In the Gospel, Mary Magdalene gives us the simplest message of all: “I have seen the Lord.” St. John gives us the details of the empty tomb and of Christ’s meeting with Mary not to stretch out the story but because they remind us that this is no fable. As Archbishop Miller said in yesterday’s paper, “The resurrection is narrated in the Gospels as a fact.”
From this fact flow very real consequences. In his interview, the Archbishop added “Because the resurrection took place, Jesus is alive still in our midst.”
I read this week about a missionary in Japan. Since he didn’t speak Japanese, he asked an English teacher from a junior high school to translate while he preached. It was all going fine until the third week, when he said “And on the third day he rose from the dead.”
The young translator looked up at him and said “They’re never going to believe this!”
And yet we must.
Accepting the resurrection as fact is not, perhaps, as difficult as some opponents of Christianity suggest. A great British judge once said “The resurrection of Jesus Christ rests on the basis of testimony greater and more indisputable than sustains any other fact of ancient history.”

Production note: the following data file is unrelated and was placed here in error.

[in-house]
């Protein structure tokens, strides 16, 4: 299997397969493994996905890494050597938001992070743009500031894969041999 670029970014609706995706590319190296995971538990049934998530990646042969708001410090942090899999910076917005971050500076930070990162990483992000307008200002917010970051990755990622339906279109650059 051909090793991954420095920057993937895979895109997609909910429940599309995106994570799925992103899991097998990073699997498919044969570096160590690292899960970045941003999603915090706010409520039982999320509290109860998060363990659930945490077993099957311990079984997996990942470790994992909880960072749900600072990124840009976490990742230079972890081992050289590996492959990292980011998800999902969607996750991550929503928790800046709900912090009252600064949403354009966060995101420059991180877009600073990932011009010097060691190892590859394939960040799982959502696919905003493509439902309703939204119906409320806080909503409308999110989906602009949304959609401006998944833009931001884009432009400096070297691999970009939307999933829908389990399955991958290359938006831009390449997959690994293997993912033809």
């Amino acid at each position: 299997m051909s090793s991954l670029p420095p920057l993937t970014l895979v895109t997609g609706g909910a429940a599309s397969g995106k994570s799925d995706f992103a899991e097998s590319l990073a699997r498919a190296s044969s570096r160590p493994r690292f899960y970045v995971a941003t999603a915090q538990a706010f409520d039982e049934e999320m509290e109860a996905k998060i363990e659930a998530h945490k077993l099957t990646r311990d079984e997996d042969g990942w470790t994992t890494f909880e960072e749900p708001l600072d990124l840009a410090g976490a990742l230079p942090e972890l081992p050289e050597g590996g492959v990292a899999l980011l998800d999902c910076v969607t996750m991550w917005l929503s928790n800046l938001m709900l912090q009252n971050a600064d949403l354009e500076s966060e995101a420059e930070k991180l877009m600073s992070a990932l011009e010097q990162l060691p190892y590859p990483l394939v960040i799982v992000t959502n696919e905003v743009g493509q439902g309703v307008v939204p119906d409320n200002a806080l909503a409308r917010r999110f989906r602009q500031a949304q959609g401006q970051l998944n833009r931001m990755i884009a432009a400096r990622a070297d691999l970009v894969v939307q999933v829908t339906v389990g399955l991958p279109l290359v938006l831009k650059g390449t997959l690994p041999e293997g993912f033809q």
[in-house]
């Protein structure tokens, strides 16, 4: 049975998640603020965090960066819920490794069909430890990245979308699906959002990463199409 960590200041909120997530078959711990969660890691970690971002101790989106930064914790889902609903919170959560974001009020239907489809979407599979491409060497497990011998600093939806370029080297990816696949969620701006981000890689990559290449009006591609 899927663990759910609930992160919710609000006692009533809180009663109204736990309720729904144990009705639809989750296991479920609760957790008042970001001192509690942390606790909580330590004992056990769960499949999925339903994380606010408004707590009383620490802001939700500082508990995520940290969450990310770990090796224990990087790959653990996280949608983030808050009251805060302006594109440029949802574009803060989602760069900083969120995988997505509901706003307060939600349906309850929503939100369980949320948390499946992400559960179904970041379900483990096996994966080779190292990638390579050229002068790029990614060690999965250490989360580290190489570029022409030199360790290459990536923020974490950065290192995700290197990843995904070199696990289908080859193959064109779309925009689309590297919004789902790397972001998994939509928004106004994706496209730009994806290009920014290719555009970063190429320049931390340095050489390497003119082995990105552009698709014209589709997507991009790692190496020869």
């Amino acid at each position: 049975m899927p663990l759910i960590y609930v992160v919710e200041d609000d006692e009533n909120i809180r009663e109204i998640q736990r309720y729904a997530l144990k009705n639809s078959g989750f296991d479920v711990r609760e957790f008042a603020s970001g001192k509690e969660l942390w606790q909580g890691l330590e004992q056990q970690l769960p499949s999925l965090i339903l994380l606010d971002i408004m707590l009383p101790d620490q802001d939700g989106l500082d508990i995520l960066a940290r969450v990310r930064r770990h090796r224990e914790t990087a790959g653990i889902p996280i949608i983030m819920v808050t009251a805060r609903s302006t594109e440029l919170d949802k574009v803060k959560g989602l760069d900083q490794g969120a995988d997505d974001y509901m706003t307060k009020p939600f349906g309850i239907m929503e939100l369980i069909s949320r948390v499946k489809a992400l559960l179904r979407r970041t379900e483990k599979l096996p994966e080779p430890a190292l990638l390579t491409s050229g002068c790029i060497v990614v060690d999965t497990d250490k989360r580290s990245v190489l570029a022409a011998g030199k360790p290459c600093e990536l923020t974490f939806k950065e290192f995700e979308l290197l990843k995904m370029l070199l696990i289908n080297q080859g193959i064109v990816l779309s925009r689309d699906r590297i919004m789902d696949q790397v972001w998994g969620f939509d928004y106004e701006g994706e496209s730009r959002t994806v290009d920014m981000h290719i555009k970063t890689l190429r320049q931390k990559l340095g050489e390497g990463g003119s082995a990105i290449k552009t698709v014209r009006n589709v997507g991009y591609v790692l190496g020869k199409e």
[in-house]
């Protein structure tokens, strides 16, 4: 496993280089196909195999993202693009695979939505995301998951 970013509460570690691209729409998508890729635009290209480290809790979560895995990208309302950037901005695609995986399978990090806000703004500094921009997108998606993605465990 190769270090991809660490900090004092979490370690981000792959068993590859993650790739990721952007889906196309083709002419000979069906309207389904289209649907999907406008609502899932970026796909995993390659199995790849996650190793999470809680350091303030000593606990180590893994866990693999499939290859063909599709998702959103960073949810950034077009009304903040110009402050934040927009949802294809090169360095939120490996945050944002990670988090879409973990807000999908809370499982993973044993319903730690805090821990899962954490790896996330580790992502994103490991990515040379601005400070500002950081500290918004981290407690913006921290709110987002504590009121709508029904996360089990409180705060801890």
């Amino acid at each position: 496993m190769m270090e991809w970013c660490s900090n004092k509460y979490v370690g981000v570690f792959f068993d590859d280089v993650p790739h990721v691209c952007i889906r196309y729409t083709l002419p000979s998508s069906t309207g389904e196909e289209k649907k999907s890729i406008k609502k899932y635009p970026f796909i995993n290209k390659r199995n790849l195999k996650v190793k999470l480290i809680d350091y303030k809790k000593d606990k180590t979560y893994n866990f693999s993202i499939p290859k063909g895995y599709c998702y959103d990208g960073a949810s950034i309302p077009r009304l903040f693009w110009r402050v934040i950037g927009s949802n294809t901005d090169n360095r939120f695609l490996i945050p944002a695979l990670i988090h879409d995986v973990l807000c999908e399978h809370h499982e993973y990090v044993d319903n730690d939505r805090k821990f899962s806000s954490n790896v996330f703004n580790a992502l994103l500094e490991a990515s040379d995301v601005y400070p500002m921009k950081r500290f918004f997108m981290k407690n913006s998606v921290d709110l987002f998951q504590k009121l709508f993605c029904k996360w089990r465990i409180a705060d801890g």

Pope Emeritus Benedict speaks of this in the second volume of his book Jesus of Nazareth. Although it is something entirely new type of event, the resurrection “nevertheless has its origins within history and up to a certain point still belongs there.”
He says, very simply, the “resurrection points beyond history but has left a footprint within history.”*
And what a footprint! One of the greatest testimonies to the literal truth that Jesus died and rose gain comes from the apostles, who did not offer their lives to proclaim the teachings of a dead man—certainly not a dead man who had promised to rise again.
Of course we do not depend on the historical record, much as it supports our faith. The Holy Spirit bears witness in our hearts. An old Christian gentleman once overheard two young men talking about how the resurrection was impossible. When he joined the conversation, they asked him “How can you be so sure that Jesus rose from the dead?”
The elderly man said, “Well, for one thing, I was talking with him this morning.”
In our second reading, Paul tells the Colossians that the resurrection of Jesus means something: it should change how they look at everything, because it has changed them. For those baptized into the death of Christ, nothing remains the same after the resurrection, Paul says, “for you have died, and your life is hidden with Christ in God.”